Results have declined since peaking in 4Q'11 due to industry overcapacity in
the completion services market. First-half Completion and Production EBITDA
was $224 million lower than 2012.
Pamplona Capital Management, a British private equity firm, owns approximately
8.7% of Nabors' common stock. The chairman of Pamplona, Alexander Knaster, was
a member of Nabors' board of directors from his appointment in October 2004
until he resigned in October 2008. He is the former CEO of Alfa Bank, a
portfolio company of Alfa Group, the Russian conglomerate, and he also served
on the board of TNK-BP until its sale to Rosneft. Pamplona is also the largest
shareholder and controls a majority of the board of KCA DEUTAG, a competitor
of Nabors in international markets that owns 60 land drilling rigs operating
in Russia, the Caspian and the Middle East.
In January 2013, Pamplona filed a 13D modifying the intent of their stake in
Nabors from passive to active. In the time since, Nabors has initiated a
dividend of $0.16 per share (approximately $46 million per year), reached a
standstill agreement with Pamplona to appoint two new directors (Howard Wolf
and a second to be named in advance of the 2014 annual meeting), and hired an
advisor to 'evaluate strategies to enhance shareholder value, including
optimizing the company's capital structure, reviewing its mix of businesses
and improving operating performance.'
Corporate Governance Concerns
The results of the 2013 annual shareholder meeting demonstrate material
shareholder dissent. The issues with executive compensation are not new and
Nabors has made changes to address the problem. While the 'say on pay' votes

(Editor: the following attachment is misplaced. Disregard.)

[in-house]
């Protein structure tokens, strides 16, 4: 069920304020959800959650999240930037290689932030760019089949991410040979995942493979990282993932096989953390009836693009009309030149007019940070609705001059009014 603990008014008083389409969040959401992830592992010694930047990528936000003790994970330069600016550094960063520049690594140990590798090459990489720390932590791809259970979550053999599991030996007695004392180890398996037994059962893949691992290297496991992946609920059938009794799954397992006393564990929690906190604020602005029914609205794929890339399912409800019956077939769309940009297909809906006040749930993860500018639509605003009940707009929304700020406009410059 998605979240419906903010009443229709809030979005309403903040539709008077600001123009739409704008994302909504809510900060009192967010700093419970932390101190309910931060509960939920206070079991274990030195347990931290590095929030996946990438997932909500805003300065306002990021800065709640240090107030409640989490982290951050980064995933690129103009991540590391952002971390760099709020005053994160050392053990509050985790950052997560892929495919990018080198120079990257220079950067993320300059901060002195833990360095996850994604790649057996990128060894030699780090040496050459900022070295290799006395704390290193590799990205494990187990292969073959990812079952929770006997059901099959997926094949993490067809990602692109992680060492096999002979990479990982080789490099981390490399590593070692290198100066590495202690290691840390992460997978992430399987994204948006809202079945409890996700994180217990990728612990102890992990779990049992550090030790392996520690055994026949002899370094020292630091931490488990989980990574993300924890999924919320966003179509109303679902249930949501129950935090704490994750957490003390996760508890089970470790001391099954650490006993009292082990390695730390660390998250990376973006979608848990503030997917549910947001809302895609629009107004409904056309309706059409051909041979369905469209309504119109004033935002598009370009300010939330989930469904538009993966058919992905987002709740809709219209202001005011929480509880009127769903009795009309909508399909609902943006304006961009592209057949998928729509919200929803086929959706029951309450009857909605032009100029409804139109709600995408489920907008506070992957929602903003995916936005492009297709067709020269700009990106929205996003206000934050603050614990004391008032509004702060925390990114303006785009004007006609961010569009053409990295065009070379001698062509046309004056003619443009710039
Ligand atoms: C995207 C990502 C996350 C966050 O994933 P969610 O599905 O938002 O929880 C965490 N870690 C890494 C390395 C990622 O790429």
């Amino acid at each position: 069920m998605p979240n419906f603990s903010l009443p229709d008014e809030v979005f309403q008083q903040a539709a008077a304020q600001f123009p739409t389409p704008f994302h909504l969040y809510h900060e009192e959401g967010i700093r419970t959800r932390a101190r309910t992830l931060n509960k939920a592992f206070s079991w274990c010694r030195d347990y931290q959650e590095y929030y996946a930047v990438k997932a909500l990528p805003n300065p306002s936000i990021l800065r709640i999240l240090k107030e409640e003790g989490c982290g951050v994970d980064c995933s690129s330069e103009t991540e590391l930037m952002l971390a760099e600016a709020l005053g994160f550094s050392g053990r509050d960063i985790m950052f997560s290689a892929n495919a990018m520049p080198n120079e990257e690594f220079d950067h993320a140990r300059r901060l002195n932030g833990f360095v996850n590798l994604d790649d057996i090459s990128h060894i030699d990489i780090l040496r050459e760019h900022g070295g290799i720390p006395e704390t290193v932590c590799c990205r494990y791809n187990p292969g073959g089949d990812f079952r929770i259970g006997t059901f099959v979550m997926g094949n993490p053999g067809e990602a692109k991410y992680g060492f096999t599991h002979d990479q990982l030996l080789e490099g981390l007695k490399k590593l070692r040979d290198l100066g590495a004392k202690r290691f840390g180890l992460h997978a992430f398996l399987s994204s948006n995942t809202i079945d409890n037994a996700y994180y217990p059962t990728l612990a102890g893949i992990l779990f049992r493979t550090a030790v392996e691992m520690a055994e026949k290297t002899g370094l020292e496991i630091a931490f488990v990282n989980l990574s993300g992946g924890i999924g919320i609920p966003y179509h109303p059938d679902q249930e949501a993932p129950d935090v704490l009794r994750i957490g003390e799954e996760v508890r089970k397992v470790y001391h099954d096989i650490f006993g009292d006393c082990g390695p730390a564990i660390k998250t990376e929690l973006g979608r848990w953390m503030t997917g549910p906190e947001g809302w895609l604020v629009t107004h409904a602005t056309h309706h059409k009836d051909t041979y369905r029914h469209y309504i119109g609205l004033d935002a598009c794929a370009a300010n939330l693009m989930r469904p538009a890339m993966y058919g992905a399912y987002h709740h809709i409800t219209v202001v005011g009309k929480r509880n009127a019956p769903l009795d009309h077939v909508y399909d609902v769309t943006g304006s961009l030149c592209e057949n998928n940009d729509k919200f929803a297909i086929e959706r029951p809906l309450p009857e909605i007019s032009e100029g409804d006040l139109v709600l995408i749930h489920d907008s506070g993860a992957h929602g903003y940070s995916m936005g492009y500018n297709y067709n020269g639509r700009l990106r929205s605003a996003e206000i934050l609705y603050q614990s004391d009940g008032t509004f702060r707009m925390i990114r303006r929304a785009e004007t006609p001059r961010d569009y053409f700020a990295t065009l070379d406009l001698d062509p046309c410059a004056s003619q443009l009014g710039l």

against were lower this year, they were still above 50%.
While 'say on pay' dissent decreased in 2013, votes against it in the
elections of directors increased this year. Two directors including John
Yearwood, lead independent director, did not receive a majority of the votes
cast. Their resignations were not accepted by the remaining board members and
they continue to serve.
Increasing uncertainty around shareholder activism and corporate governance
could increase the risk of a change in financial policy, such as: an increase
in debt levels, share repurchases, or dividends.
Liquidity remains adequate and stems from cash balances ($508.1 million),
short-term investments ($99.8 million), availability under Nabors's $1.5
billion senior unsecured credit facility (maturing in November 2017) and
operating cash flows ($1.5 billion for the LTM period ending June 30, 2013).
Nabors had $905 million available under its credit facility at June 30, 2013
with $300 million of borrowings and $295 million of commercial paper
Capital Structure and Maturities
The next note maturity will be the newly issued $350 million of 2.35% notes
due in 2016.
Nabors' RCF has one financial covenant, a net funded
indebtedness-to-capitalization limit of 0.60 to 1.0. Fitch calculates Nabors'
net debt-to-cap ratio at 0.4 to 1.0 as of June 30, 2013.
Positive: Future developments that in some combination could lead to positive
rating actions include:
--Improving operational performance combined with capex discipline that result
in material positive free cash flow and the use of those proceeds to repay
--Resolution of shareholder activism and corporate governance concerns that
reduce uncertainty and risk of a material change in financial policy;
--Increasing U.S. rig counts driven by a material upswing in commodity prices.
Negative: Future developments that in some combination could lead to negative
rating action include:
--Further declines in utilization and market share in the United States;
--A material change in financial policy driven by shareholder pressure or a
change in control;
--A major operational problem or a sustained period of low oil and natural gas
prices without offsetting adjustments in capital spending;
--Debt-to-EBITDA above 2.5x on a sustained basis and sustained negative FCF
would be more in line with a 'BBB-' rating.
Additional information is available at 'www.fitchratings.com'
Applicable Criteria and Relevant Research:
--'Corporate Rating Methodology' (Aug. 05, 2013).
Applicable Criteria and Related Research:
Corporate Rating Methodology - Effective from 8 August 2012 - 5 August 2013
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Fitch Ratings, Inc.